The political response to unprecedented mistrust of official election counts attempts to either mitigate the electoral impact of constituent sentiment or to fix the cause of it. These varied efforts include legislative hearings, reviews of laws and process, reformative legislation, and audits that range from superficial recounts to exacting forensic analysis.
In New Hampshire, a localized audit was conducted in the city of Windham and included looking inside the machines and looking closely at the ballots, but at its completion was being conducted by one man acting alone.
In Michigan, the Senate Oversight Committee conducted an investigation. It produced a report on the 2020 General election, but State Representative Daire Rendon said it was concluded “without examining appropriate evidence, expert reports or requesting testimony from qualified experts.”
In Georgia, a ‘risk limiting’ or partial sampling audit of absentee ballots has been conducted by the Georgia Bureau of Investigations. Still, gubernatorial candidate Dr. Kandiss Taylor is pushing for a full forensic audit. She says that the partial sampling is insufficient even if it were done correctly – that the official reporting on the partial audit is missing ballots that should have been checked.
A statement from Donald Trump said a “full forensic investigation” is needed in Wisconsin, where State Senator Chris Kapenga called the auditor in charge and requested an unspecified “forensic component” to the ongoing investigations by the Joint Legislative Audit Committee.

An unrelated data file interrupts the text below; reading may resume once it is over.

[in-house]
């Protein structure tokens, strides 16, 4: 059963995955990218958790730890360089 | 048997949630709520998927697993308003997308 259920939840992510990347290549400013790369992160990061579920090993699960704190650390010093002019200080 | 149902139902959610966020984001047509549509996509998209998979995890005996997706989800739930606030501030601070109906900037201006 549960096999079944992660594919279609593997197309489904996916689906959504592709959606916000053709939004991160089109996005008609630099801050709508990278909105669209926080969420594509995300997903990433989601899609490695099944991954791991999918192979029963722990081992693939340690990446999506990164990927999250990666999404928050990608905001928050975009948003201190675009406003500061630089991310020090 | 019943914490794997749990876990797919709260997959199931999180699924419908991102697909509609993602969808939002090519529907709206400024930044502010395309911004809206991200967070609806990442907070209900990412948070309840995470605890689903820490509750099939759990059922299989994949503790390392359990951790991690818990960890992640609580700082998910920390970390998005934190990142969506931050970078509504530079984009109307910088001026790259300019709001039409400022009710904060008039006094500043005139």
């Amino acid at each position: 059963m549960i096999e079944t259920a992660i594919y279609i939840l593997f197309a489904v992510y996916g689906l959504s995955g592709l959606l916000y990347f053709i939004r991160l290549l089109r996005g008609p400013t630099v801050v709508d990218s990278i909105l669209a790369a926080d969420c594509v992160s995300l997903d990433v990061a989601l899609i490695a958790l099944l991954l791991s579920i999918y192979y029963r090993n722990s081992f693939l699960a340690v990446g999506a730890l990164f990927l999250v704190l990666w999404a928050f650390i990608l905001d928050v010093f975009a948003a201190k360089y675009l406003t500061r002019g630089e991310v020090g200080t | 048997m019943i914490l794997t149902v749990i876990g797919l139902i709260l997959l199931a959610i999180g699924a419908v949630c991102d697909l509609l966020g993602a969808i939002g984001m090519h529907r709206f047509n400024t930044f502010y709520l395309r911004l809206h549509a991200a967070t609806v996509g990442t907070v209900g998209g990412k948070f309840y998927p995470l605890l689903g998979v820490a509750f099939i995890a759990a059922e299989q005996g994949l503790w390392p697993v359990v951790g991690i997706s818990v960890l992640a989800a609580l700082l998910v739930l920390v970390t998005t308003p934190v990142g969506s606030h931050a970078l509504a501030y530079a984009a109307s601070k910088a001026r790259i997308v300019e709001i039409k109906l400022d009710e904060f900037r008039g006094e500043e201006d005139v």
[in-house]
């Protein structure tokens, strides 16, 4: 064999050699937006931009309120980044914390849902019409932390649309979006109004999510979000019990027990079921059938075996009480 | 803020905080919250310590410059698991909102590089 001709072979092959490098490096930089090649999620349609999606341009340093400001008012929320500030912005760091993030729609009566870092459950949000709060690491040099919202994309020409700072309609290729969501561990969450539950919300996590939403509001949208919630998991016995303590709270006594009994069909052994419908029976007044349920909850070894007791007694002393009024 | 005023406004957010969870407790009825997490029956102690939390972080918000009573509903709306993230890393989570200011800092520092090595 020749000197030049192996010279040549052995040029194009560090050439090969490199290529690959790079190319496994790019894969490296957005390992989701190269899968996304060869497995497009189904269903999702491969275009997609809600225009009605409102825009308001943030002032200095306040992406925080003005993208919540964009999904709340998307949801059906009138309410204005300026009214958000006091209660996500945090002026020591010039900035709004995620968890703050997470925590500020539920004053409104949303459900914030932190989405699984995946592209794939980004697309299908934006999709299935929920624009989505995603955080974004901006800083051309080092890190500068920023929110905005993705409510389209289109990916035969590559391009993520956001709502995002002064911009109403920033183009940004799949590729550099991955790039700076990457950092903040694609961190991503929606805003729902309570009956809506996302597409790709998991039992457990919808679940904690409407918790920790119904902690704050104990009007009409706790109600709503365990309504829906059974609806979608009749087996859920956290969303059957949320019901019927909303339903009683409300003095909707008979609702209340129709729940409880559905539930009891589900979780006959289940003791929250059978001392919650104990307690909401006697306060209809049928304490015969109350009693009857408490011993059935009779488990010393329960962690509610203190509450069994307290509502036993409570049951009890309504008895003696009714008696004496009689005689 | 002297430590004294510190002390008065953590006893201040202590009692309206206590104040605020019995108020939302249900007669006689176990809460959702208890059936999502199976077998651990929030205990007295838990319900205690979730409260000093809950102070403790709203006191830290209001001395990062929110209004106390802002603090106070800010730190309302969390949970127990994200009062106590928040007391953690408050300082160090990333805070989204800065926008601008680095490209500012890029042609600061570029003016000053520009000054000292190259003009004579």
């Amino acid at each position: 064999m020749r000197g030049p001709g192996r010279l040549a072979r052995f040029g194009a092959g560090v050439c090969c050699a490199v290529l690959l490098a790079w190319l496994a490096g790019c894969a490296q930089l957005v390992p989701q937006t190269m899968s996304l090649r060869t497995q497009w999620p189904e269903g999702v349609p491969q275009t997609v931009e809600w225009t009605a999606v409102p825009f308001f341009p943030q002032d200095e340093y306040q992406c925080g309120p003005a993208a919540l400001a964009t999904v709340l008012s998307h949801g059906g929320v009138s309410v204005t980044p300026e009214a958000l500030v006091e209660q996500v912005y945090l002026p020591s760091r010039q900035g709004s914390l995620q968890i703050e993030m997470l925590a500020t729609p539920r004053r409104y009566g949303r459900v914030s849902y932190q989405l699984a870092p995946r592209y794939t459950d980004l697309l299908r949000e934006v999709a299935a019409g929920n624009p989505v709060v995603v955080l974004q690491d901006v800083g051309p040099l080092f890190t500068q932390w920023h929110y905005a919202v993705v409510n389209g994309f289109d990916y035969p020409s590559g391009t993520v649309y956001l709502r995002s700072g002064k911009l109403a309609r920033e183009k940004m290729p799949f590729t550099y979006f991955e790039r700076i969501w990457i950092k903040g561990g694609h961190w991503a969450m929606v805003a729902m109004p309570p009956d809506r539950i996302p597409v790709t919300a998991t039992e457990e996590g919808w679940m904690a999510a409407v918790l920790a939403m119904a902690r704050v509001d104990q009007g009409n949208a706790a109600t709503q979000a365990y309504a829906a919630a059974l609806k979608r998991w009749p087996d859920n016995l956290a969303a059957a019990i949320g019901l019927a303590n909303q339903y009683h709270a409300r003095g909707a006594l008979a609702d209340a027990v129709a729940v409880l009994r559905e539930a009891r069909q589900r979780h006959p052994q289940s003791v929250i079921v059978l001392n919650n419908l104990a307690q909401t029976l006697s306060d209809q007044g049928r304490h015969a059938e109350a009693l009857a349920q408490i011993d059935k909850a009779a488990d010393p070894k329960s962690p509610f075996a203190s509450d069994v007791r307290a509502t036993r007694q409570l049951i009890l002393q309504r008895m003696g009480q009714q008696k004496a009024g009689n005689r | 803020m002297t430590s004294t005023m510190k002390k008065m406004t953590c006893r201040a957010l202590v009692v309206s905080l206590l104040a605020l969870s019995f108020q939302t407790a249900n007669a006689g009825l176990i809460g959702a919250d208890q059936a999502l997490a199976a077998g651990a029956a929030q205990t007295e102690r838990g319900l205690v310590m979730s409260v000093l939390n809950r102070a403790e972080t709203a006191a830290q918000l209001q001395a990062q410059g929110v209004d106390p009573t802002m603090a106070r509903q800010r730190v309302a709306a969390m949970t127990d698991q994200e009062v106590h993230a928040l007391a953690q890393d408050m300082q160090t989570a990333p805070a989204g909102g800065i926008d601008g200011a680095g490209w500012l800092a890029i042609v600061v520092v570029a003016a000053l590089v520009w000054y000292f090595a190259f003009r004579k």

In Pennsylvania, the state legislature conducted a “Comprehensive Review” of election laws soon after the election. The resulting report drew on witness testimony that identified “systemic problems” and “legislative fixes” for future elections, but grassroots activists and groups called for a more complete second look at the 2020 election results. Audit the Vote PA relentlessly petitioned for recounts as well as signature verification for mail-in ballots and an independent examination of all electronic voting machines. Until recently, State Senator Doug Mastriano called on three counties to provide information that would be needed for what he calls a “forensic investigation.”
This came after Mastriano had visited the Maricopa County, Arizona audit conducted by Cyber Ninas. Donald Trump has said those who have visited the Maricopa audit do so to “learn the best practices for conducting a full Forensic Audit.” Mastriano said it was “very secure” and “a model for any audit in any nation or the world.” In his press release about his visit, he described Cyber Ninja’s operation as having stages that audited registration, votes cast, vote count, tally, voting systems, and reported results.
Pennsylvania Senator Chris Dush, who protected classified information for the Air National Guard, toured the audit floor with Mastriano and said, “I’ve never seen anything quite like it.” He described the chain of custody and preservation of evidence by saying, “From the time they received this information from the County to the time they give it back. They are going to be able to know who touched these ballots every step of the way.”
Georgia candidate for Governor Vernon Jones was also impressed:
“I was completely blown away by the detail of the examination of the paper, of the ballot, of the marks, of the counting of those ballots. The cameras all over the place for security. I’ve never seen anything like this before. This is exactly what I hope can come to Georgi. We’re going to have a forensic audit in Georgia, I hope it’s at this magnitude.“
Arizona State Senator and retired USAF Lieutenant Colonel Wendy Rogers spoke highly of the Maricopa audit as well:
“I could verify with my own two eyes, this audit is being carried out with the greatest of care and by true professionals who know what they are doing and care about our democratic processes. The transparency here has been remarkable. Every citizen can visit the video feed and witness what’s going on. The best practices being developed here can be used for future audits, such as those being considered in Wisconsin, Pennsylvania, Georgia, and other states.“